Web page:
UX researchers planned to shadow scientists starting at their labs as they were working on their experiments or measuring data, then at their desks where they either prepared or analyzed their studies. The researchers reached out to scientists and explained the purpose and goals and asked for participation. By participating, scientists agreed to let the team shadow them, with researchers asking questions along the way for clarification.
Researchers started by asking some introductory questions about their role and context, followed by the observation session equipped with paper, pencil, and a camera to document key observations. 2-3 sessions were held over 2 weeks, based on their availability and tasks planned for the day. An iterative dialog between the researchers and scientists about specific observations and questions helped to confirm understanding. This also provided an opportunity to share any feedback or ideas they might have about the new workflow.
Analyze and Report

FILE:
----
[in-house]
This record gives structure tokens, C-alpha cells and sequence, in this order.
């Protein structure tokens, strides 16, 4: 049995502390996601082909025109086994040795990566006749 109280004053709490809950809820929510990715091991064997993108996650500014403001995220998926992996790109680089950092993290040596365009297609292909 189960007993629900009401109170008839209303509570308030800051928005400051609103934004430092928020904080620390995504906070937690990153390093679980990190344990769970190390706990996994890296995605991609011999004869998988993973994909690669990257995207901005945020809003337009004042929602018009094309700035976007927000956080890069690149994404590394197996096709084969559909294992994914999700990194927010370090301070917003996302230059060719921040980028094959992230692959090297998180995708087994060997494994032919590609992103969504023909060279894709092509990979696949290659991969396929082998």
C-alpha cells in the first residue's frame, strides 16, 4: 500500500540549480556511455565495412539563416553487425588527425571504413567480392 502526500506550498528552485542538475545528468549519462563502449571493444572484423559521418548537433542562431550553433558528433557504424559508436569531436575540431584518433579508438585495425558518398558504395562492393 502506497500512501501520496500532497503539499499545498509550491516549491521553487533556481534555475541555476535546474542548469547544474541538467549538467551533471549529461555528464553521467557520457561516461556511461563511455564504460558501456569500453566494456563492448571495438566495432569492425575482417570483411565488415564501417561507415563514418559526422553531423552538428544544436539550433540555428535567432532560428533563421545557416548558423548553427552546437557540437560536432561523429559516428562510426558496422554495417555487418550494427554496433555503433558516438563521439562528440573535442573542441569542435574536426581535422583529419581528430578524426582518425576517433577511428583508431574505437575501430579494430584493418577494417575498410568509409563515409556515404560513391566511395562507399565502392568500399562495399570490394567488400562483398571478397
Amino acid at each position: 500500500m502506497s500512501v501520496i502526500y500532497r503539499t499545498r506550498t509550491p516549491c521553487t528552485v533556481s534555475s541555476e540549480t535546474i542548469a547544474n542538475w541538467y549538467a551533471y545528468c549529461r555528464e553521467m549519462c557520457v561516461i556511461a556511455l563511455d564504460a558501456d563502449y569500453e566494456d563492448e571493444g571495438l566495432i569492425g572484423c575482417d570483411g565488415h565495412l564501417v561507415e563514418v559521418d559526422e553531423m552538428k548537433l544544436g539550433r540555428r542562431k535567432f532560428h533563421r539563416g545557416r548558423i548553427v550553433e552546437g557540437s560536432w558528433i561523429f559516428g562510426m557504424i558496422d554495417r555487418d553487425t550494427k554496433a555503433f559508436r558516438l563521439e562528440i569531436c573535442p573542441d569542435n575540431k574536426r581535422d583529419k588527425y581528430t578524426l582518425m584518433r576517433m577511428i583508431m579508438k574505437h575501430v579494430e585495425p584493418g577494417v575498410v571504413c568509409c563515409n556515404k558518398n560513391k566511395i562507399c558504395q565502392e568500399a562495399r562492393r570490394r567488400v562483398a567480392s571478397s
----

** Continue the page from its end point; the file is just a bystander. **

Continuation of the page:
Researchers visualized the detailed workflows by drawing them into a cartoon. This helped to show how complicated workflows can be in the labs. They also gathered all the notes on post-its and grouped them into categories such as major pain points, time consuming tasks, causes for high error rates, as well as things that were working smoothly. In this way, they identified areas that can be improved in their scientists’ daily work.
One of the major discoveries was how time and energy consuming it is to write test results and labels on the tubes manually in the lab while wearing protective clothing and gloves. Also, scientists found it very difficult to manage data scattered between paper, desktop computers, and labs, and redundant data entry. These difficulties increased error rate in data, made scientists inefficient, and contributed to a generally unsatisfying experience.